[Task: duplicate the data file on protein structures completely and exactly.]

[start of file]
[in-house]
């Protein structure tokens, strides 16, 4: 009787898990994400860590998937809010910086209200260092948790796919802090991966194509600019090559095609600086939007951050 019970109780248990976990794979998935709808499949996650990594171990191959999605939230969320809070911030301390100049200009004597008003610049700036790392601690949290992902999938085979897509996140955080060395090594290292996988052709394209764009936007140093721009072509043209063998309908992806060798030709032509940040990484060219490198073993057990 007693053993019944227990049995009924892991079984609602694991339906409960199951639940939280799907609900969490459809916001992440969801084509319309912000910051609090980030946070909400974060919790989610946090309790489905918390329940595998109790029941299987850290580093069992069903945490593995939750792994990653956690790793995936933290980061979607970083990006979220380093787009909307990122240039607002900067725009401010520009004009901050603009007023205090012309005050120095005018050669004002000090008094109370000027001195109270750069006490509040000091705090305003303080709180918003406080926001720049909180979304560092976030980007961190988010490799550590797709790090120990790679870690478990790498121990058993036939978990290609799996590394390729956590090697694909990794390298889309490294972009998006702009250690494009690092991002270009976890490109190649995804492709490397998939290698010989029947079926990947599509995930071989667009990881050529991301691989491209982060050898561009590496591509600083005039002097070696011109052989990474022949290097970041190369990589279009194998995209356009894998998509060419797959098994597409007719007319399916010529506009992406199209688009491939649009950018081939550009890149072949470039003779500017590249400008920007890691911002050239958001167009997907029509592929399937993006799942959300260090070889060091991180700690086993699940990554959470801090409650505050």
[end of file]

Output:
[in-house]
């Protein structure tokens, strides 16, 4: 009787898990994400860590998937809010910086209200260092948790796919802090991966194509600019090559095609600086939007951050 019970109780248990976990794979998935709808499949996650990594171990191959999605939230969320809070911030301390100049200009004597008003610049700036790392601690949290992902999938085979897509996140955080060395090594290292996988052709394209764009936007140093721009072509043209063998309908992806060798030709032509940040990484060219490198073993057990 007693053993019944227990049995009924892991079984609602694991339906409960199951639940939280799907609900969490459809916001992440969801084509319309912000910051609090980030946070909400974060919790989610946090309790489905918390329940595998109790029941299987850290580093069992069903945490593995939750792994990653956690790793995936933290980061979607970083990006979220380093787009909307990122240039607002900067725009401010520009004009901050603009007023205090012309005050120095005018050669004002000090008094109370000027001195109270750069006490509040000091705090305003303080709180918003406080926001720049909180979304560092976030980007961190988010490799550590797709790090120990790679870690478990790498121990058993036939978990290609799996590394390729956590090697694909990794390298889309490294972009998006702009250690494009690092991002270009976890490109190649995804492709490397998939290698010989029947079926990947599509995930071989667009990881050529991301691989491209982060050898561009590496591509600083005039002097070696011109052989990474022949290097970041190369990589279009194998995209356009894998998509060419797959098994597409007719007319399916010529506009992406199209688009491939649009950018081939550009890149072949470039003779500017590249400008920007890691911002050239958001167009997907029509592929399937993006799942959300260090070889060091991180700690086993699940990554959470801090409650505050």